Stone Cold

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Jesse Stone: Stone Cold
December 3, 2007
Stone Cold: Introduction / The Movie
Stone Cold: Features & Specifications Stone Cold: Conclusion

Stone Cold
Features: Dolby Digital 5.1. Beneath the Surface of "Stone Cold" Featurette.
Distributor: Sony Pictures
Movie Release: February 20, 2005
MPAA Rating: R
Running Time: 1 hr 27 mins
Official Website: N/A
MSRP: $19.99
Current Price: Check Price / Purchase
  • Realistic interactions
  • Gritty feel
  • Great cinematography
  • Appropriately paced
  • Pleasant theme music
  • Tom Selleck is perfect for the role of Jesse Stone
  • None observed
  • Stone Cold is the first of a series, and as such, does take some time to develop momentum
Stone Cold initially starts out slow and the viewer can become rather distant from the movie in general. However, Stone Cold does do a fine job at giving hints of police work and a more realistic approach to particular situations. If you listen closely to Tom Selleck's character, there are elements taken from real police officers. And this is what keeps the movie entertaining. Real characters. They may seem boring at first, but you do become used to them after a while, and enjoy their flaws.

What I did find unusual for Stone Cold, is the revealing of the killers in the beginning of the movie. In normal crime mysteries, the detective is working up to finding the perpetrators. However, in this movie, we have a clear confrontation with both the investigating officer and the killers.

Stone Cold has a lot of gritty elements, and viewers will appreciate these elements in future installments of Jesse Stone. Not everyone will be able to palate these realistic elements, but they do add to the realism of the movie. Combining such gritty performances with the actors, if we had more well-known and accomplished actors, this movie would be stellar, but unfortunately, we haven't heard much of them, other than Tom Selleck (Jesse Stone), Mimi Rogers (Rita Fiore) and Stephen McHattie (Captain Healy).


Tom Selleck has proven himself over the years as Jesse Stone, and has adapted to the role rather nicely. Since this is the first of several Robert B. Parker adaptions for the television screen (Selleck is currently filming the fifth movie called Jesse Stone: Thin Ice), viewers might be a little cautious due to the character development and overall flow of the movie. Regardless of the imperfection of the movie, this is still a good feature to watch when you're looking for something a little different. I suspect subsequent titles will gradually get better as the actors get used to each other. As such, I think a Recommended is a good start to leave room for improvement.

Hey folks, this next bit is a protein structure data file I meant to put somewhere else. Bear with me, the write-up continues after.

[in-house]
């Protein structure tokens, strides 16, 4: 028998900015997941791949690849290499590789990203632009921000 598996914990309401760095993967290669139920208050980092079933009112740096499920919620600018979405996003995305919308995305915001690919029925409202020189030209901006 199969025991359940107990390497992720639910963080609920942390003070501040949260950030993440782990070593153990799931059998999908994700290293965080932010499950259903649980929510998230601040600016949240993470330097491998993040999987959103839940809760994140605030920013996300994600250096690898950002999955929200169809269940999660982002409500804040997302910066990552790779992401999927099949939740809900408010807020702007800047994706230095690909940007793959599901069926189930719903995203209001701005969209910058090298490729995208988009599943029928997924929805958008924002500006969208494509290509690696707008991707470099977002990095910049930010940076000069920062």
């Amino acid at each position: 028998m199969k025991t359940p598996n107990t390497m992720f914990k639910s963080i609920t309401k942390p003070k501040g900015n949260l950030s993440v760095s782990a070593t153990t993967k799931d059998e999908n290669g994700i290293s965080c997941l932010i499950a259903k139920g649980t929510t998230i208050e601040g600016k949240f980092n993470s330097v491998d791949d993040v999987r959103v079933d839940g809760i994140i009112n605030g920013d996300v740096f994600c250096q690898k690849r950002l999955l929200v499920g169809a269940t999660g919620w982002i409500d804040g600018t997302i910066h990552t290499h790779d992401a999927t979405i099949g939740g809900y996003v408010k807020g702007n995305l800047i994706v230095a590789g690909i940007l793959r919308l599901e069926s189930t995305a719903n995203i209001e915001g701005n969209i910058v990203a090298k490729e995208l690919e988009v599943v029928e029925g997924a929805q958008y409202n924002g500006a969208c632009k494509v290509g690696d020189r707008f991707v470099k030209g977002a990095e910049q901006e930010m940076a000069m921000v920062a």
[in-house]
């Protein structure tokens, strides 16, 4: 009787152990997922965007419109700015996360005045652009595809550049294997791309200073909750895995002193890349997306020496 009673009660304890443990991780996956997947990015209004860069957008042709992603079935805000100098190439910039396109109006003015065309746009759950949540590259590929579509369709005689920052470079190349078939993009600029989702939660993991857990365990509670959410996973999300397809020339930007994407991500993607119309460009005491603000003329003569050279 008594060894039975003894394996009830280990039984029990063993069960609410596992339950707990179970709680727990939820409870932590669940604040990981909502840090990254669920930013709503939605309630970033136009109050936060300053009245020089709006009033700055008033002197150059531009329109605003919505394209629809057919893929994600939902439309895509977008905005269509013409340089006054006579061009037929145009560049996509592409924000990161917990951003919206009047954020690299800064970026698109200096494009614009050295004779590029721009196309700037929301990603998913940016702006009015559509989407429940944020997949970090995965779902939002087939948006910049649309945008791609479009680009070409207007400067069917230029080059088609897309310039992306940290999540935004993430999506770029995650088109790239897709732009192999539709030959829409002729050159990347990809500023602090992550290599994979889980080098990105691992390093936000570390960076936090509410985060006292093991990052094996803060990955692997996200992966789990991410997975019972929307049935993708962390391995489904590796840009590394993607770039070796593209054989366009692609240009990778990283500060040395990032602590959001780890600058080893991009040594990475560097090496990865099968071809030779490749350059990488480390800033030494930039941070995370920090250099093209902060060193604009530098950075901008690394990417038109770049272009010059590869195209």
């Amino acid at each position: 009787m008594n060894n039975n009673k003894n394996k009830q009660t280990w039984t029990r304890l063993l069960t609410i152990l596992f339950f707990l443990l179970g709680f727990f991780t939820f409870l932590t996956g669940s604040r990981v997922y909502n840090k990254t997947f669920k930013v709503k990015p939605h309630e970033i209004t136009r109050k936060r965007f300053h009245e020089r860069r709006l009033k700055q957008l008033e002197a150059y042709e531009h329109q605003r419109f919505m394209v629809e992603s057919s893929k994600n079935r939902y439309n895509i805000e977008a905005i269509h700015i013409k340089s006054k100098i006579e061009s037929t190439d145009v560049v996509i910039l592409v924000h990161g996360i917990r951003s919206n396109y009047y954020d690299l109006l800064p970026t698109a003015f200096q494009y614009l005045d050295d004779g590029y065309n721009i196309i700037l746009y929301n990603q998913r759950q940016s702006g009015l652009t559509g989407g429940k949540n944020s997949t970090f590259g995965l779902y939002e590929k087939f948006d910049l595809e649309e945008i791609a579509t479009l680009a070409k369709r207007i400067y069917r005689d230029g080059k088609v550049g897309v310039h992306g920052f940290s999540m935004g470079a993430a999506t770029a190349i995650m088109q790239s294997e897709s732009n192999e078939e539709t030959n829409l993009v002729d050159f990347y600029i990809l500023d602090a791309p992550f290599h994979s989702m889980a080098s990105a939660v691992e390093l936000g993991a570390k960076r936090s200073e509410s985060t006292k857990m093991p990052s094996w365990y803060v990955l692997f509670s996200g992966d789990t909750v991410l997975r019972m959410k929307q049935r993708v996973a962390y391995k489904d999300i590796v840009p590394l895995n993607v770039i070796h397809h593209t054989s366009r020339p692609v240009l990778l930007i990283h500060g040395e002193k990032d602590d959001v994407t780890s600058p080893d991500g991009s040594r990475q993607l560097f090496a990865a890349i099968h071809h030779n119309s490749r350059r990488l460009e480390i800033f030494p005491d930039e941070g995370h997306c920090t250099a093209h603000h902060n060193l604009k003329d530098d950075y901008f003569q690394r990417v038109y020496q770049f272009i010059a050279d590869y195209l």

Another positive note about this first installment of Jesse Stone. The cinematography is very good, and looks great on a widescreen television. One can only hope an HD version of this and future Jesse Stone movies will grace the shelves at retailers.

Finally, I don't want to spoil the movie for those who haven't seen it, so I'll be cryptic here. I wish one of the actors who died in the movie, was not killed off so quickly. This reason will present itself in my next review of the second Jesse Stone film.

The Audio

  • Dolby Digital 5.1 was fine, and was mostly beneficial during musical passages within the movie. I could remember very few scenes where the 5.1 was necessary. I really like the theme music as it is calm and peaceful, but at the same time delivers melancholy and sadness, which are all parts of Jesse Stone's life.
The Video
  • At times, the video is noticeably artifacted, however, this is viewing the movie on a Panasonic 50" plasma at a 6ft distance. A smaller television may not exhibit as much. Overall, the video quality is rather good considering it's made for television. At a more typical viewing distance for a 50" HDTV (i.e., 10-15ft), the picture looked very good.
The Extras
  • The only extra included on this disc is the 11-minute featurette with Tom Selleck and Mimi Rogers taking up most of the discussion. Still, a pretty good featurette to listen to. Robert Harmon, the director of Stone Cold, is also seen in the featurette in a few instances.

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